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Martin Luther King’s Freedom Struggles Honored

Mar 4, 2014, 10:12 AM | Article By: Adama K. Jallow

In recognizing the significance of one of God’s gifts, deserved by human, “freedom”, which has been tirelessly fought by Dr Martin Luther King Jr in the United States of America with his speech “I have a dream”, the US Embassy in Banjul once again sponsored a concert in honour of Luther King’s legacy and his civil rights movement through the song “I have a dream”.

King’s efforts at fighting for peace, equality and freedom in America called for a spectacular artist performance in freedom songs, for some of the best young Gambian artists of the musical industry, organized by the US Embassy at the Alliance Francaise in Kanifing.

The day marked the celebration of black history month and honor of King Jr, while recognizing the impact and role and contribution of African Americans in the US, which is being cherished from Frederic Douglass, to Barack Obama, Miles Davis, Jackie Robinson and Alex Haley that have shaped US success and continue to shape the country’s future.

It also marked the second year, following the decision of the US Embassy, that Martin Luther King Day to be the second 4th of July.

The occasion was as well meant to gather friends and colleagues from across the nation to celebrate the positive impact that one person can have on the world, to celebrate, democracy and equal rights for, say a statement delivered by Ambassador Michael R. Arietti, Charge D’ Affaires at the US embassy.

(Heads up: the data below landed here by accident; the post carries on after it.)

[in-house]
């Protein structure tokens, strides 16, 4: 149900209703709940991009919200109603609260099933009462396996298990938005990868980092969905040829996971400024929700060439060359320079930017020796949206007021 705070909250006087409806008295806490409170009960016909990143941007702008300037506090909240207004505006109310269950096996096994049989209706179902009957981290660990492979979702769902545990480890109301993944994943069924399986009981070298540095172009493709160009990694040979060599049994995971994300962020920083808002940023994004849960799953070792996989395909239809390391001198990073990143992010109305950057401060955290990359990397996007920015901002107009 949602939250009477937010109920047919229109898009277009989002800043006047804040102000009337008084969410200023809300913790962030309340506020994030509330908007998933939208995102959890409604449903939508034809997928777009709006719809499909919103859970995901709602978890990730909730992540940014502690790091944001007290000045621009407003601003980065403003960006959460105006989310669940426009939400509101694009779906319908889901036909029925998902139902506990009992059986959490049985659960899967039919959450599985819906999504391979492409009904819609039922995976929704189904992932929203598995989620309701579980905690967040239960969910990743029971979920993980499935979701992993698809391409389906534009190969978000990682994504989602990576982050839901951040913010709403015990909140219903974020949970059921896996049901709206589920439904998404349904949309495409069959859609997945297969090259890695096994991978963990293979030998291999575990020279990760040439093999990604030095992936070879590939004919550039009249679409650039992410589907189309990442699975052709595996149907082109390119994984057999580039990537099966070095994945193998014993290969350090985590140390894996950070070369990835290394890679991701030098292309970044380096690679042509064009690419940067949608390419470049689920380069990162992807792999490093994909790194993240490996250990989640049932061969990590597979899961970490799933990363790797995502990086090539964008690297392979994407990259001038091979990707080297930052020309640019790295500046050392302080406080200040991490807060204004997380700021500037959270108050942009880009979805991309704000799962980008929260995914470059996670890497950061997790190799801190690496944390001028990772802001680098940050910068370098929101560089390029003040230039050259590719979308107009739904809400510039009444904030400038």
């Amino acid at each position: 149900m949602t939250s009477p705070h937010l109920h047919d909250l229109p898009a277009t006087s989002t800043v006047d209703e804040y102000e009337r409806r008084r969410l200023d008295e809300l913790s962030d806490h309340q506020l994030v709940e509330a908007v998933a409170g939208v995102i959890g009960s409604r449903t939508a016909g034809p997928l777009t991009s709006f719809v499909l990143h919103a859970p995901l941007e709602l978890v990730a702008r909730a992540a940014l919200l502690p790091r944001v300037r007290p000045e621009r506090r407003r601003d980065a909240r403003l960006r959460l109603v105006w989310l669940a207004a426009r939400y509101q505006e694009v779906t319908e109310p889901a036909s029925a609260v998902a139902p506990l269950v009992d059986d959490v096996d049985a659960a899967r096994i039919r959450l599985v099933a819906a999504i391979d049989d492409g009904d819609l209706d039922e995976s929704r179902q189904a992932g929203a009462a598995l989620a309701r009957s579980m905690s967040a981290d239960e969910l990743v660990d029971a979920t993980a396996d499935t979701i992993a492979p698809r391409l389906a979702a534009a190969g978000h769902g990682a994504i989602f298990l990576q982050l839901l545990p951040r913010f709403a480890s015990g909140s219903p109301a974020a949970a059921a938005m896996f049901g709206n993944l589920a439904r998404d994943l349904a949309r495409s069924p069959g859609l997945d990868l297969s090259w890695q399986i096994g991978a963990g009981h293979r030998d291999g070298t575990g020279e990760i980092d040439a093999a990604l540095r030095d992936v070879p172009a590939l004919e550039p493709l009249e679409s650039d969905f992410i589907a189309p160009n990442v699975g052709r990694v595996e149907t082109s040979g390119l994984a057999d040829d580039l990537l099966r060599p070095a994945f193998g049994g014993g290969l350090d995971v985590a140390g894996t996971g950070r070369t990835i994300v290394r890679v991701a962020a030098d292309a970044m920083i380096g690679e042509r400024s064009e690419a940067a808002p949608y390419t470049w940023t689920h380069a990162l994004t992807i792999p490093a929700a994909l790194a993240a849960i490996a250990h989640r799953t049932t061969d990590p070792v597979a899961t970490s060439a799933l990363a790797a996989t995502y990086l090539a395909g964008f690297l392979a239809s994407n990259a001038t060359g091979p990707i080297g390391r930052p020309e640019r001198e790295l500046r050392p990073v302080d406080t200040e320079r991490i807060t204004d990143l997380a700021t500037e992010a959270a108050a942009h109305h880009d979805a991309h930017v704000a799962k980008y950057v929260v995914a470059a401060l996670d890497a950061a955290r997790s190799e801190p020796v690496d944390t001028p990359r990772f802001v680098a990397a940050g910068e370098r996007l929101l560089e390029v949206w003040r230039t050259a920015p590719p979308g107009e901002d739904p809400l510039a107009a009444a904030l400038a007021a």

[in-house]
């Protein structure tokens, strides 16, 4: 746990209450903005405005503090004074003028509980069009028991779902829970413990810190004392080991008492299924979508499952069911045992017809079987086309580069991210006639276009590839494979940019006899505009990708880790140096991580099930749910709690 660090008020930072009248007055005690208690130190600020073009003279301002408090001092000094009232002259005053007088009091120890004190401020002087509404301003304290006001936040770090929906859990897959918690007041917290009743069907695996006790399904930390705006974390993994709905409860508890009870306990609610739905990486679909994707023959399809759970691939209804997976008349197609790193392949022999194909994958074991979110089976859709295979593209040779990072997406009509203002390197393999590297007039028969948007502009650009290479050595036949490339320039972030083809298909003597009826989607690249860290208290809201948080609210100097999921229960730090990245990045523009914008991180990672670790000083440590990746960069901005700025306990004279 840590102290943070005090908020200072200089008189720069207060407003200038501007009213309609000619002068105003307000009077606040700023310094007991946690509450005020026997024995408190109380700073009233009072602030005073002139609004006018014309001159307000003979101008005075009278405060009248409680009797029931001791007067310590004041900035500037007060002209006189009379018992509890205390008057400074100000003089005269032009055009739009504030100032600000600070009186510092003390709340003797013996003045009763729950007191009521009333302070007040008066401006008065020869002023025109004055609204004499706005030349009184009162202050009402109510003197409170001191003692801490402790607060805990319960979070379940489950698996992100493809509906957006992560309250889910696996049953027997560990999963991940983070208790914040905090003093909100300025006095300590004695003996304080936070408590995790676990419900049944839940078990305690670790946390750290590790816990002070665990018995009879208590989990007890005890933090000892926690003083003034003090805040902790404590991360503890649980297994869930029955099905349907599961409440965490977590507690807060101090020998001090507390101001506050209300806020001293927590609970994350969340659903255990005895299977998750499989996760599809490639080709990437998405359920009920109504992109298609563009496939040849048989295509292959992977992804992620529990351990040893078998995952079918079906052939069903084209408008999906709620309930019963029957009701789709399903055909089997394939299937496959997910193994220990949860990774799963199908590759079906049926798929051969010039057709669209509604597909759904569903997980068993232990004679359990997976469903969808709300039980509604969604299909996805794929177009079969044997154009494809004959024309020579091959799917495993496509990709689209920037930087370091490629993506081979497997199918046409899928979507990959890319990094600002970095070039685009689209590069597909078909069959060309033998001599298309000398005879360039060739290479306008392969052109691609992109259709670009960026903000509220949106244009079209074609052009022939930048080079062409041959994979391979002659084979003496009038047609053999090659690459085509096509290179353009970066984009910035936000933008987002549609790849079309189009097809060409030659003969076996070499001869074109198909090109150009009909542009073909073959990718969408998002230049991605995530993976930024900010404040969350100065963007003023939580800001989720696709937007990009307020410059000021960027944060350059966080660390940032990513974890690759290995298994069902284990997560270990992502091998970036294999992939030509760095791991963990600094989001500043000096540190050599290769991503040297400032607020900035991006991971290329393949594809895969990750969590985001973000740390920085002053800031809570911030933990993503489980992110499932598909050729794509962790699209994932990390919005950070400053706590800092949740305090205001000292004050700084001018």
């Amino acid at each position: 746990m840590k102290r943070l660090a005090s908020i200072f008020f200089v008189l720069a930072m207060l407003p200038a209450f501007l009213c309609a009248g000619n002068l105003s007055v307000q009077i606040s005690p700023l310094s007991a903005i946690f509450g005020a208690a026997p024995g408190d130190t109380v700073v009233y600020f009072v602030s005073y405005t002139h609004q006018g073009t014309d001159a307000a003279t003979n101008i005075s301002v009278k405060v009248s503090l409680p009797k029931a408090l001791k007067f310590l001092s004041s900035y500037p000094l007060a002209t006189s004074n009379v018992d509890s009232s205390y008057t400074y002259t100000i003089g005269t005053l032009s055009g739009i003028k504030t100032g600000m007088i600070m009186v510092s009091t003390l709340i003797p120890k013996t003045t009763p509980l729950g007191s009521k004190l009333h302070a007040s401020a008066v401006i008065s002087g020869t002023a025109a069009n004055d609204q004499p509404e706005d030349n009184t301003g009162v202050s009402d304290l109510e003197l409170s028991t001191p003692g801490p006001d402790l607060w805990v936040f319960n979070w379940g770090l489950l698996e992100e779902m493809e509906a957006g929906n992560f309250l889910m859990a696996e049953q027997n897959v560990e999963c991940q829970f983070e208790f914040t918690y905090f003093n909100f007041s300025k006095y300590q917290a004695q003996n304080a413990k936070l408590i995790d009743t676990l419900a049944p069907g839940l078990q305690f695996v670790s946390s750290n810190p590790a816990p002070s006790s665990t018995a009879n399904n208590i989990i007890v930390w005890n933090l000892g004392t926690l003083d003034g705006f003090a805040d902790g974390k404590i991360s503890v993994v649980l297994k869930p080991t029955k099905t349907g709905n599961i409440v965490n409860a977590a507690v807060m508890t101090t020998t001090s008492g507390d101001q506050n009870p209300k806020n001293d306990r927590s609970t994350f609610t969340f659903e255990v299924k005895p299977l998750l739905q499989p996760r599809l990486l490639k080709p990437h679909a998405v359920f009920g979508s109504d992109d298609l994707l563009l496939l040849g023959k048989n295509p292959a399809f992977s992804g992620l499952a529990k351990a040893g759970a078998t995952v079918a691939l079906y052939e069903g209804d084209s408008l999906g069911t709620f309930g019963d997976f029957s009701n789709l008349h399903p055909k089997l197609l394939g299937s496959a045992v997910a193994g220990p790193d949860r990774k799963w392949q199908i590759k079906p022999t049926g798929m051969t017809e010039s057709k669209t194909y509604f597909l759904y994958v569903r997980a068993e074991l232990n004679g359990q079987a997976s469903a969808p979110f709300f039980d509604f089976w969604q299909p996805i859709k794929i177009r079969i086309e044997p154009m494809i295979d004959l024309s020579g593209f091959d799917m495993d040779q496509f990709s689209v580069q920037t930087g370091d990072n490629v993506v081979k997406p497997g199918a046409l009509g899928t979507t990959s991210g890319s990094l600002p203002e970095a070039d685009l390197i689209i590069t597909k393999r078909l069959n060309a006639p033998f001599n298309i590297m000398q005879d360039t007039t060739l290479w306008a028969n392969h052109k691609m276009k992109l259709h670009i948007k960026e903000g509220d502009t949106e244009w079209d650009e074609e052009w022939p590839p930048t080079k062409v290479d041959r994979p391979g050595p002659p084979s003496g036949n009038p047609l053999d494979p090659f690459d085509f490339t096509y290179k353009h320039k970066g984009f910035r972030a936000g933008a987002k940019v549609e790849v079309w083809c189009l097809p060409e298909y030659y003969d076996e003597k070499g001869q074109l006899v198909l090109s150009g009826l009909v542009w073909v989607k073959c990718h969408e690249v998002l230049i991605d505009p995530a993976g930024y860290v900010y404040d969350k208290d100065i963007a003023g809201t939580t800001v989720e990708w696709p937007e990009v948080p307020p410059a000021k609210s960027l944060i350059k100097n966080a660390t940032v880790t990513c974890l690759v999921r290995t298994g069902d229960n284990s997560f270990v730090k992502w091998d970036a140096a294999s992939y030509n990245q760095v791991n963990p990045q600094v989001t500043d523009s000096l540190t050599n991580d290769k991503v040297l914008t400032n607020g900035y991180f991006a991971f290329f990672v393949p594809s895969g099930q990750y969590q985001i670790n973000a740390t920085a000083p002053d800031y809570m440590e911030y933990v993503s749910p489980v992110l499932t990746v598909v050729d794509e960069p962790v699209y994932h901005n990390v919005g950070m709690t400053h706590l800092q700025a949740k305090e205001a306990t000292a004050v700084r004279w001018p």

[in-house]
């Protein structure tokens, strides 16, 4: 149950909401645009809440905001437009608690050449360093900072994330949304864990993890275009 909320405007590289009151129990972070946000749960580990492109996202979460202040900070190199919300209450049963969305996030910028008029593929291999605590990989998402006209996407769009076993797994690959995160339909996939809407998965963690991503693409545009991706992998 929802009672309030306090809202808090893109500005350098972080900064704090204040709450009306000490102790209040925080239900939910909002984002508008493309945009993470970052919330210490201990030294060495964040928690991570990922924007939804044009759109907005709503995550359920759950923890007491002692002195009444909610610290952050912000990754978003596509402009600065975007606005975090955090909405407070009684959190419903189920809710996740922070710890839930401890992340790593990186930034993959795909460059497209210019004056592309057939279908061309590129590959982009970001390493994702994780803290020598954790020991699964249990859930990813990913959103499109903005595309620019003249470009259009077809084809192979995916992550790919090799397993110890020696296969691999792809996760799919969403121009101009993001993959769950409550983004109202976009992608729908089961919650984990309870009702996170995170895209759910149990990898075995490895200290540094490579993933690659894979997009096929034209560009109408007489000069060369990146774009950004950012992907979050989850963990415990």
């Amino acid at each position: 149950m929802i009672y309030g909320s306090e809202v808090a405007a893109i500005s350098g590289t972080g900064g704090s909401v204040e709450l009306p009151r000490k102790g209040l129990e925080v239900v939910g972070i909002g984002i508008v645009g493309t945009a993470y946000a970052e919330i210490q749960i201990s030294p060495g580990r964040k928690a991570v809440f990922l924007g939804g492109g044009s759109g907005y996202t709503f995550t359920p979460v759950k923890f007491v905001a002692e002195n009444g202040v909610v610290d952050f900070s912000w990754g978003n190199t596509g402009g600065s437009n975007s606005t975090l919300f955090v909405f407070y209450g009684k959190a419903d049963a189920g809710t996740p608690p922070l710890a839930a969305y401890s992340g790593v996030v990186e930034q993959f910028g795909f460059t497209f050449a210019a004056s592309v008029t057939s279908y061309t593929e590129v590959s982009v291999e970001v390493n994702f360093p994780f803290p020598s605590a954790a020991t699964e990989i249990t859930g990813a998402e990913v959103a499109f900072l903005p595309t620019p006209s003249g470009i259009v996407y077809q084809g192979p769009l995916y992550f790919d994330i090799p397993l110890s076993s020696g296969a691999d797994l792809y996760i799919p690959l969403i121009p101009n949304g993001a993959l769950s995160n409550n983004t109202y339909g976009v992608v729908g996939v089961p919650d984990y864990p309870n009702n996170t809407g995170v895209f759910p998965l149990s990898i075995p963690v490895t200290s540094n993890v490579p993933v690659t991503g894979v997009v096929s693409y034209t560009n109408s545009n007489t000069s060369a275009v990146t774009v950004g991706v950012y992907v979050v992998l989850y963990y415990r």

Recognizing his civil rights movement in the US, fifty years ago last summer, remarked Ambassador Michael, Martin led the legendary march on Washington and proclaimed that “I have a dream”.

He said in his honor of this day last month, the US President Barack Obama offered a proclamation which states: “During his lifelong struggle for justice and equality, Reverend King gave mighty voice to the quiet hopes of millions, offered a redemptive path for the oppressed and oppressors alike and led a nation to the mountaintop. Behind bars of a Birmingham jail cell”.

He reminded us that “injustice anywhere is a threat to justice everywhere”.

On a hot summer day, under her shadow of the great emancipator, he challenged America to make good on its founding promise, and he called on every lover of freedom to walk alongside their brothers and sisters.

He further made mention of Luther King’s prominence to non-violence, and ten years before his assassination while being on a book tour in Harlem, New York, where he got stabbed in his chest by a woman leading him to Harlem hospital for surgical operation after which he recovered.

After the delay due to the stabbing, his wished visit to India came through in April 1959 which affected him, deepening his understanding of non-violent resistance and his commitment to America’s struggle for civil rights, he said.

Chairing the occasion, Joshua Shrager, US Embassy Public Affairs Officer commended participants and spectators in THE gathering in honor of Martin Luther King.